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Medical imaging one of the top 10 medical advances


November 8, 2013

Today is International Day of Radiology. One hundred and eighteen years ago, German physicist, Wilhelm Röntgen, discovered the X-ray. More recently, magnetic resonance imaging (MRI) and computed tomography (CT) scans have revolutionized medicine, virtually eliminating exploratory surgeries, reducing unnecessary hospital admissions and shortening hospital stays.

Deaths from breast cancer and other serious illnesses have plummeted largely due to early diagnosis and treatment made possible by imaging scans.

Most recently, lung CT scans were shown by clinical trials to significantly reduce lung cancer deaths among smokers. In response to the positive results generated from these trials, the American College of Radiology will issue CT lung cancer screening guidelines and standards. Nationwide, CT screening programs for lung cancer, including teams of health care providers from various medical specialties, will follow. These multidisciplinary screening programs will save tens of thousands of lives each year from the nation’s leading cancer killer.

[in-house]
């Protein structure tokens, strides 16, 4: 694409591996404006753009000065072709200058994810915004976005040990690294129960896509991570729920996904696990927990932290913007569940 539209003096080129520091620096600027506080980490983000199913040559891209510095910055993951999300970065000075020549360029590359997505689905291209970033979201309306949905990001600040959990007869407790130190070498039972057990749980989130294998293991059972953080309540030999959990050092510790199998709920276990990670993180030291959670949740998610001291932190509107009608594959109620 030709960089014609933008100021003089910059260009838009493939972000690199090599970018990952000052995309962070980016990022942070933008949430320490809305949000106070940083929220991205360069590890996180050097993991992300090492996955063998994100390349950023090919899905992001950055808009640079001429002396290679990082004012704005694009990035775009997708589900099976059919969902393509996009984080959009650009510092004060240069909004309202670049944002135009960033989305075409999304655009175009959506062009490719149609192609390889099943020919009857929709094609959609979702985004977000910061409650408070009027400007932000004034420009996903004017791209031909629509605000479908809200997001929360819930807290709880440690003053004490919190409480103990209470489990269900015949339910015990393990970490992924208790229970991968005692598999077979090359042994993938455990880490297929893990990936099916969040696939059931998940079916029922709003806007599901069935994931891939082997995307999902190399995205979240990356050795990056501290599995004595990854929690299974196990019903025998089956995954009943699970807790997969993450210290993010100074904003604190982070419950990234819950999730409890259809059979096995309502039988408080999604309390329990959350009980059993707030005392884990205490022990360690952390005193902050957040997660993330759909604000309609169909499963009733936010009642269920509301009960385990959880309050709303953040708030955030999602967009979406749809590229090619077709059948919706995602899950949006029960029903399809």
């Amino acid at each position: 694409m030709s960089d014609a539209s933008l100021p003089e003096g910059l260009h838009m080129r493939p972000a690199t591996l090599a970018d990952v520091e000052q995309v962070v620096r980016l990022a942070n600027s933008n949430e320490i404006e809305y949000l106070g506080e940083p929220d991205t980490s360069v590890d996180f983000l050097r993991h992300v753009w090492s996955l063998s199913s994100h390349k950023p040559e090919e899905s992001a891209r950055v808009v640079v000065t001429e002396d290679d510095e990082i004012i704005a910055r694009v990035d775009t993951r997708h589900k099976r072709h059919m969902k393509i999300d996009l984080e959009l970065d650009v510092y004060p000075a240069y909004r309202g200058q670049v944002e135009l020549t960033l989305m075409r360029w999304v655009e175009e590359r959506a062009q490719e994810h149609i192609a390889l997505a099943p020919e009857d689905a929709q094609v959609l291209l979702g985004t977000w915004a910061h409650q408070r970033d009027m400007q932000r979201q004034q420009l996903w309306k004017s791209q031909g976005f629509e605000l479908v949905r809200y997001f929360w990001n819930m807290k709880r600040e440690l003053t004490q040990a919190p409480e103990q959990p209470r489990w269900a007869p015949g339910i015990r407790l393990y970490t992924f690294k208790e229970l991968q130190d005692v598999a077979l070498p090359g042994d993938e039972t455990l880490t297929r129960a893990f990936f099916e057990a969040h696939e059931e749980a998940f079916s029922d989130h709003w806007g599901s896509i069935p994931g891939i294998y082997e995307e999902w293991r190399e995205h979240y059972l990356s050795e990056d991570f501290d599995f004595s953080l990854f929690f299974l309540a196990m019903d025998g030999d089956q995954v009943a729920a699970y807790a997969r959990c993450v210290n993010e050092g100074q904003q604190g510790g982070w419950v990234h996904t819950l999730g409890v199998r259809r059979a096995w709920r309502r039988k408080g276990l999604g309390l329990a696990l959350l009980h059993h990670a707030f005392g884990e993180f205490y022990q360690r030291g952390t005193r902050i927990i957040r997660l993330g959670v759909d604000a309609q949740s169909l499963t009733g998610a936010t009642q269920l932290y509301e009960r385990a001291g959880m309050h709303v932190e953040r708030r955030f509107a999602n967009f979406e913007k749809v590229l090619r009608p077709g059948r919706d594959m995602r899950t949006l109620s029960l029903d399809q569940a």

Not surprisingly, a National Bureau of Economic Research report shows that access to medical imaging is directly linked to greater life expectancy. Americans with greater access to medical imaging scans live longer than those without. Scans are also among the most cost-effective diagnosis and treatment tools in medicine.

Despite an aging population that increasingly demands more health care services, Medicare spending on imaging scans is the same today as it was in 2003.

The Health Care Cost Institute reported that imaging costs are the slowest growing of all physician services among the privately insured.

Millions of people worldwide are alive, and many more are enjoying a greater quality of life today, due to advances in medical imaging and radiation therapy. We live in one of the most successful technological and professional eras in the history of modern health care. No wonder the New England Journal of Medicine named medical imaging one of the top 10 medical advances of the last 1,000 years

So, while the news pages are full of what is wrong with healthcare, let’s take a moment to recognize something that is definitely right. Today is International Day of Radiology, but medical imaging and radiation therapy make a world of difference every day.

(Dr. Steven Liston is with Northern Montana Hospital.)


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